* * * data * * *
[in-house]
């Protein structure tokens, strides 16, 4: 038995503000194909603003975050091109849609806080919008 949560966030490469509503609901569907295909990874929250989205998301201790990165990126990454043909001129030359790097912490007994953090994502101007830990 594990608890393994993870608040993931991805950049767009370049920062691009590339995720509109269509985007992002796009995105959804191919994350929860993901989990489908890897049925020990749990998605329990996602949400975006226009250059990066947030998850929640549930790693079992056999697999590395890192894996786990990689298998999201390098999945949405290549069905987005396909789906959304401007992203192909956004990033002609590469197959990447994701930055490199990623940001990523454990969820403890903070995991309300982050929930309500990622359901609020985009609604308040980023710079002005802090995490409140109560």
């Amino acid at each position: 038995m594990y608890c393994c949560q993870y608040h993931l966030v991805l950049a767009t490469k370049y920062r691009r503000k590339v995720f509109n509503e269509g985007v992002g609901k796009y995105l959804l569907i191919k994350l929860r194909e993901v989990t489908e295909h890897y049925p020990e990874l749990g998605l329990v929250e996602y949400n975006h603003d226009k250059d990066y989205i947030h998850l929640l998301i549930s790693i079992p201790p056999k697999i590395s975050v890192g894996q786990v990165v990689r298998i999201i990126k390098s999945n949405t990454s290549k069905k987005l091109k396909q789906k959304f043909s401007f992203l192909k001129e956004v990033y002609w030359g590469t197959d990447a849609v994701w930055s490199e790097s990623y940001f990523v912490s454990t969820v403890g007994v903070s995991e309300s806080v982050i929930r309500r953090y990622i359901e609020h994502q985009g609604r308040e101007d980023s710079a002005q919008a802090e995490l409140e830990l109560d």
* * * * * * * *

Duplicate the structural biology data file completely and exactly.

[in-house]
């Protein structure tokens, strides 16, 4: 038995503000194909603003975050091109849609806080919008 949560966030490469509503609901569907295909990874929250989205998301201790990165990126990454043909001129030359790097912490007994953090994502101007830990 594990608890393994993870608040993931991805950049767009370049920062691009590339995720509109269509985007992002796009995105959804191919994350929860993901989990489908890897049925020990749990998605329990996602949400975006226009250059990066947030998850929640549930790693079992056999697999590395890192894996786990990689298998999201390098999945949405290549069905987005396909789906959304401007992203192909956004990033002609590469197959990447994701930055490199990623940001990523454990969820403890903070995991309300982050929930309500990622359901609020985009609604308040980023710079002005802090995490409140109560």
């Amino acid at each position: 038995m594990y608890c393994c949560q993870y608040h993931l966030v991805l950049a767009t490469k370049y920062r691009r503000k590339v995720f509109n509503e269509g985007v992002g609901k796009y995105l959804l569907i191919k994350l929860r194909e993901v989990t489908e295909h890897y049925p020990e990874l749990g998605l329990v929250e996602y949400n975006h603003d226009k250059d990066y989205i947030h998850l929640l998301i549930s790693i079992p201790p056999k697999i590395s975050v890192g894996q786990v990165v990689r298998i999201i990126k390098s999945n949405t990454s290549k069905k987005l091109k396909q789906k959304f043909s401007f992203l192909k001129e956004v990033y002609w030359g590469t197959d990447a849609v994701w930055s490199e790097s990623y940001f990523v912490s454990t969820v403890g007994v903070s995991e309300s806080v982050i929930r309500r953090y990622i359901e609020h994502q985009g609604r308040e101007d980023s710079a002005q919008a802090e995490l409140e830990l109560d």